In spite of growing obesity levels for American children, a new government study shows child cholesterol levels have dropped in the last decade. Lead researcher Dr. Brian Kit of the CDC says this could be the result of a decrease in foods high in trans fats.
Kit and his colleagues examined health records from 16,000 children in three-year groupings from 1988-94, 1999-2002 and 2007-10. The records all included blood tests for cholesterol levels. They found both cholesterol and triglycerides both decreased between the three groups.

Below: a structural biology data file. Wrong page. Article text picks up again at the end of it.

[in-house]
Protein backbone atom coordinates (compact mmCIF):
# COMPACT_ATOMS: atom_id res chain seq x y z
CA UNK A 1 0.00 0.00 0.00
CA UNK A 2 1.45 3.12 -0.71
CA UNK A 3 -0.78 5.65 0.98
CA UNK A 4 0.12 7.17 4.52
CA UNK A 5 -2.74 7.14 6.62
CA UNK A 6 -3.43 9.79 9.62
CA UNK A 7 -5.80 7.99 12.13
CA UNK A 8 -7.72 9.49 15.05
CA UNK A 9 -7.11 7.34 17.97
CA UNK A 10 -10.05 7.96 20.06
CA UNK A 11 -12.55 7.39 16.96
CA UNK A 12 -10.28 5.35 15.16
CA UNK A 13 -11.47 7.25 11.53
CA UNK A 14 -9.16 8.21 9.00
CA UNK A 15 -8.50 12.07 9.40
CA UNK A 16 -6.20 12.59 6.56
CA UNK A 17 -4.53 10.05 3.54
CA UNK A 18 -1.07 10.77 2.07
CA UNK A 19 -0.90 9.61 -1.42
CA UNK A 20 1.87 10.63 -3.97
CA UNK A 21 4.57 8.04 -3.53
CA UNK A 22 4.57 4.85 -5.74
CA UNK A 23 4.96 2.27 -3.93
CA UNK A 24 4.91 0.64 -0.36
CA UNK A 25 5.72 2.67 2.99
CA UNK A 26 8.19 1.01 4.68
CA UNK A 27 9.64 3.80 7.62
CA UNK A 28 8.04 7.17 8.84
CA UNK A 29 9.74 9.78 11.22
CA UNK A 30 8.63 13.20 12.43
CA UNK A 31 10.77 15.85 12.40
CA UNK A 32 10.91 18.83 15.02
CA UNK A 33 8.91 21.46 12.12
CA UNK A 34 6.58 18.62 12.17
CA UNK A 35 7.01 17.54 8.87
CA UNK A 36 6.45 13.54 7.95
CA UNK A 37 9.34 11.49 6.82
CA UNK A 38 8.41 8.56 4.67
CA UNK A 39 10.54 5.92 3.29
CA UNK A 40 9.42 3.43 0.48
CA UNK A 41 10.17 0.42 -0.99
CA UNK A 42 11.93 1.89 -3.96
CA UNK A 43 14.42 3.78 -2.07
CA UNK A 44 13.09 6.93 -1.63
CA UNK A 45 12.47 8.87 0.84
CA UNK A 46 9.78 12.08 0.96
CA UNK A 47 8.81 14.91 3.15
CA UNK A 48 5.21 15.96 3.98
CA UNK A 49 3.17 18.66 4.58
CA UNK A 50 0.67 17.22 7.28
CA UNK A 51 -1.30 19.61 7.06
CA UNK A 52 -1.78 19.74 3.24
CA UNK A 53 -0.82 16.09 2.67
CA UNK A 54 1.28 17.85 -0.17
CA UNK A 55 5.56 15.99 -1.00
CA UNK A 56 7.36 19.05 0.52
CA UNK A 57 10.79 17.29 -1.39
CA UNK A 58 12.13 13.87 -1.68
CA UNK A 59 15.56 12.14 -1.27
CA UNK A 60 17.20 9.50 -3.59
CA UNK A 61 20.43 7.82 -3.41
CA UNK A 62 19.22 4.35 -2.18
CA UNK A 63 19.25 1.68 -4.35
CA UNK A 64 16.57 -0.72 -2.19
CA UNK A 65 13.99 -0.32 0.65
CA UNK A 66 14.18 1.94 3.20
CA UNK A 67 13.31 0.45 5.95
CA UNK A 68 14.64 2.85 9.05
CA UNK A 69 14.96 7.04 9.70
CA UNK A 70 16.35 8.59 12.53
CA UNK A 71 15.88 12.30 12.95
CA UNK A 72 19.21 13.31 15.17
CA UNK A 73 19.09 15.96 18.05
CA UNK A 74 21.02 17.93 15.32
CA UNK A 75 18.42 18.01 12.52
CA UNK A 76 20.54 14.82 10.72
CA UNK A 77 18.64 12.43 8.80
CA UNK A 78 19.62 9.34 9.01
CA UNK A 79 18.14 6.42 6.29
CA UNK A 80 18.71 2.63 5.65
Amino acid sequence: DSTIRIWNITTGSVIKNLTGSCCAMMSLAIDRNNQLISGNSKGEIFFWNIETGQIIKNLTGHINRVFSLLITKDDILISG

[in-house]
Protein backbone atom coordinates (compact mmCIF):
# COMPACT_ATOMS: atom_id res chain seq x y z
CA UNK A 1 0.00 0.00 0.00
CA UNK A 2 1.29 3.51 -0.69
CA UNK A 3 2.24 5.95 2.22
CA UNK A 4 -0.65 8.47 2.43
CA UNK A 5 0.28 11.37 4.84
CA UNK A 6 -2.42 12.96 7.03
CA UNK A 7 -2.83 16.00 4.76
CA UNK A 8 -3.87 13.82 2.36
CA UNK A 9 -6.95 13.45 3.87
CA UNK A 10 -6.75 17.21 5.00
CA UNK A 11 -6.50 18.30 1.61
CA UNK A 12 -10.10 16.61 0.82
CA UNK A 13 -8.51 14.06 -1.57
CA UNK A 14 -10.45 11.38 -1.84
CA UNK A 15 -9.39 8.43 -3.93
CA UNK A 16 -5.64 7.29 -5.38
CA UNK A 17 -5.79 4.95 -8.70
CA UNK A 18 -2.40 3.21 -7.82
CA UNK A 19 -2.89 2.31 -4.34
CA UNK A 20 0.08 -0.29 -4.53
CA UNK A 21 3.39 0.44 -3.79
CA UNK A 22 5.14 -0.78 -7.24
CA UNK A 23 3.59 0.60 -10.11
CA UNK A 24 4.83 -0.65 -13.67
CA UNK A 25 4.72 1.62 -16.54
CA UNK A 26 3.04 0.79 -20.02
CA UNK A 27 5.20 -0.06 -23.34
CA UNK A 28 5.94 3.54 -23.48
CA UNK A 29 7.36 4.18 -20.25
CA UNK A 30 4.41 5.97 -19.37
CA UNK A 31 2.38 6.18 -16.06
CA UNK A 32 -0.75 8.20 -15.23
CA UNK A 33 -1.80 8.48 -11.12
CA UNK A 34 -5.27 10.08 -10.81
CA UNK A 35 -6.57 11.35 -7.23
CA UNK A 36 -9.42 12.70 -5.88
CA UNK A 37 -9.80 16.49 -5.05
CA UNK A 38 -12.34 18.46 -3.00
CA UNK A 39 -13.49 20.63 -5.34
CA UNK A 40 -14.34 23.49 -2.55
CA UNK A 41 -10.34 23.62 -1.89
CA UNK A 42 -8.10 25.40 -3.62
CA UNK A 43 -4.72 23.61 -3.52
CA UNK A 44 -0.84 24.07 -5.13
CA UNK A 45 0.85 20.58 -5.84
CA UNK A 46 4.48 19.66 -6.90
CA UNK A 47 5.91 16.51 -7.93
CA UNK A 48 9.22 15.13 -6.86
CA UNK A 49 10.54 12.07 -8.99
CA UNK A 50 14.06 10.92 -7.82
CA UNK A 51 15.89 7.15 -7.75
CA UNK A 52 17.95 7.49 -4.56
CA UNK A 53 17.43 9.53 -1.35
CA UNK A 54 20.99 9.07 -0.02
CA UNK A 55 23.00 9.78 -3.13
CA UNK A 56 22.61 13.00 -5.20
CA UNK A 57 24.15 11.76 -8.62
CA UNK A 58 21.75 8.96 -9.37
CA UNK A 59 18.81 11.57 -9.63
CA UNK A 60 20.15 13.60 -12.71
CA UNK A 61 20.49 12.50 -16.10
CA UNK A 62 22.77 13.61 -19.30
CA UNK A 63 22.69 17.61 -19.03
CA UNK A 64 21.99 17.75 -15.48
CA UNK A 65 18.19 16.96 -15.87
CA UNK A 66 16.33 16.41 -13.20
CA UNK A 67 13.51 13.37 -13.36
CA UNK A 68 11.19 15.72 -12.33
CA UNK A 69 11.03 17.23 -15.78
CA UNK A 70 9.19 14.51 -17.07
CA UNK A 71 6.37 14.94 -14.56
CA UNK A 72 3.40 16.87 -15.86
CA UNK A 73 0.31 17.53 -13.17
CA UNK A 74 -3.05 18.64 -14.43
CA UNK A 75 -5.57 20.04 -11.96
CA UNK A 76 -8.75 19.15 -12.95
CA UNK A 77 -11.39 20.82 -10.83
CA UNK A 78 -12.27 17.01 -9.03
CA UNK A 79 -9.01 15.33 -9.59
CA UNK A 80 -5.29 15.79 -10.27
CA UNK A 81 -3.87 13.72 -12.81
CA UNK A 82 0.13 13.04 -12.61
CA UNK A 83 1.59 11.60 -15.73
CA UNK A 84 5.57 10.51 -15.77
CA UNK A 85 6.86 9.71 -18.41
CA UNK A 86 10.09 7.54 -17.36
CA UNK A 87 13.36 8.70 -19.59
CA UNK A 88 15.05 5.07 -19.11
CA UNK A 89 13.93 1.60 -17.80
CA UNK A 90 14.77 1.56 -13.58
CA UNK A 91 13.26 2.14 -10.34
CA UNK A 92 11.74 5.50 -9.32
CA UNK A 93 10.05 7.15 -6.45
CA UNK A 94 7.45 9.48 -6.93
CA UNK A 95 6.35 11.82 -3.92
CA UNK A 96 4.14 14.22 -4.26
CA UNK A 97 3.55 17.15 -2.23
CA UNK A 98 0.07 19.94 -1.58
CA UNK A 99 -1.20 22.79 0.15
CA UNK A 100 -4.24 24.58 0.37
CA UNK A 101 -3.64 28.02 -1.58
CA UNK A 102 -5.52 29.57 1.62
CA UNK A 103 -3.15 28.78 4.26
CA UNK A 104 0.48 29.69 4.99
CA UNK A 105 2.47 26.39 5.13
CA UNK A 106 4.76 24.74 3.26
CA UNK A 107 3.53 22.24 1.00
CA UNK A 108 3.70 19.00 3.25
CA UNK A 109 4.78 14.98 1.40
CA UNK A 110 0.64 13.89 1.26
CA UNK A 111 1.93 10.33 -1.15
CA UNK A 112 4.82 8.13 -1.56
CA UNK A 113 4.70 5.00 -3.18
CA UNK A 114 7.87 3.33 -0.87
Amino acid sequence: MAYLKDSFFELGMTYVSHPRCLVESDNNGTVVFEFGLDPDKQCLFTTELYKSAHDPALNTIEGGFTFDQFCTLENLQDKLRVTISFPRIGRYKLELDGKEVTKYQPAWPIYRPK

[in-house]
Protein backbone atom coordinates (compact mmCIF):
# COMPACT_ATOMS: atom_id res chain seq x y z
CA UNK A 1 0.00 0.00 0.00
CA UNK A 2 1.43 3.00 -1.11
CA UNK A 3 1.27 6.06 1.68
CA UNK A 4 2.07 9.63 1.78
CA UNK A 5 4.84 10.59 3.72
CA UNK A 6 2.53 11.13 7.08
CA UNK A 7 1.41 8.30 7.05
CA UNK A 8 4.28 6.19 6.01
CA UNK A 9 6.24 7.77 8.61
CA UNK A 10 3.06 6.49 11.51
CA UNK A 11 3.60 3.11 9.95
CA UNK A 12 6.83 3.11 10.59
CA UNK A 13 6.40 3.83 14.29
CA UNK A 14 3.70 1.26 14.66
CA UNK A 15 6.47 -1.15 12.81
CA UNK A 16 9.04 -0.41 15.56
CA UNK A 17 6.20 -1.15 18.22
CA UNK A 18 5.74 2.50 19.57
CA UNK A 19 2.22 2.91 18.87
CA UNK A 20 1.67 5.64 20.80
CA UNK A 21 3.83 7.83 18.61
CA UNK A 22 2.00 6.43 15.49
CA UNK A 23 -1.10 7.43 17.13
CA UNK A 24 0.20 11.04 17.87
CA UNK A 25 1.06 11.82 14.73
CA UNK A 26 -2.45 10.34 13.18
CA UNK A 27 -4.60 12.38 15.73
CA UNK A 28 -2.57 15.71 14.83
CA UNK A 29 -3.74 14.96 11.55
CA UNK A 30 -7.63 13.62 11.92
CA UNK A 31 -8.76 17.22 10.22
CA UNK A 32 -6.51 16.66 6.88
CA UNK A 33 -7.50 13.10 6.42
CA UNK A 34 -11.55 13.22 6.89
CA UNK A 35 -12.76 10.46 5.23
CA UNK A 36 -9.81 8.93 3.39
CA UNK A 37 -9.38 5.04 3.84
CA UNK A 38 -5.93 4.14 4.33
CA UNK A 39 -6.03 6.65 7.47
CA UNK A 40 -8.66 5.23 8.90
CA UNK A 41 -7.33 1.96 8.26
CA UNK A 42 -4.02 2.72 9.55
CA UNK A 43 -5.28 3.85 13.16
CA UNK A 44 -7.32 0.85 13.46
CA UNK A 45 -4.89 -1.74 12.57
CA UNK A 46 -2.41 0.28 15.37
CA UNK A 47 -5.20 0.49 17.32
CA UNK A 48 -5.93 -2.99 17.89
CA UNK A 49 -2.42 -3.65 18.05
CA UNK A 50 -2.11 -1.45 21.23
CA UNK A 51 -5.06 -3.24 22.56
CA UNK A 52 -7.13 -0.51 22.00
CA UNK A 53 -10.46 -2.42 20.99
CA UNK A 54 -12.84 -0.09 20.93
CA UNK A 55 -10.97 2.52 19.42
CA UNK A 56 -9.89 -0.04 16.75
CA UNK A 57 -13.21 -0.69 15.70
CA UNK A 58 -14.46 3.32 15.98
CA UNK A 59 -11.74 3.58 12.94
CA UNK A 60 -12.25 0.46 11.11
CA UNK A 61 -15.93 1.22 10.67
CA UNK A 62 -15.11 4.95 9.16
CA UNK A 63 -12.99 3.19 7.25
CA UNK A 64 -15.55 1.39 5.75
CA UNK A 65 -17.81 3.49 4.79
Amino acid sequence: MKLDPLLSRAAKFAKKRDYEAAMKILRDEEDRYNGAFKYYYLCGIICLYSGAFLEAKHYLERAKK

The study offered no research on a possible explanation for the decrease, but peer reviewer Marion Nestle of New York University said she is hopeful it is a result of decreased trans fats.
"I love the idea that reduced use of hydrogenated trans fats might be responsible. If so — and as usual it's clear that more research is needed — it would mean that public health measures like the trans fat ban in New York City are actually doing enough good to be measurable," she said.
The study can be found in the August 7 issue of the Journal of the American Medical Association.
by RTT Staff Writer
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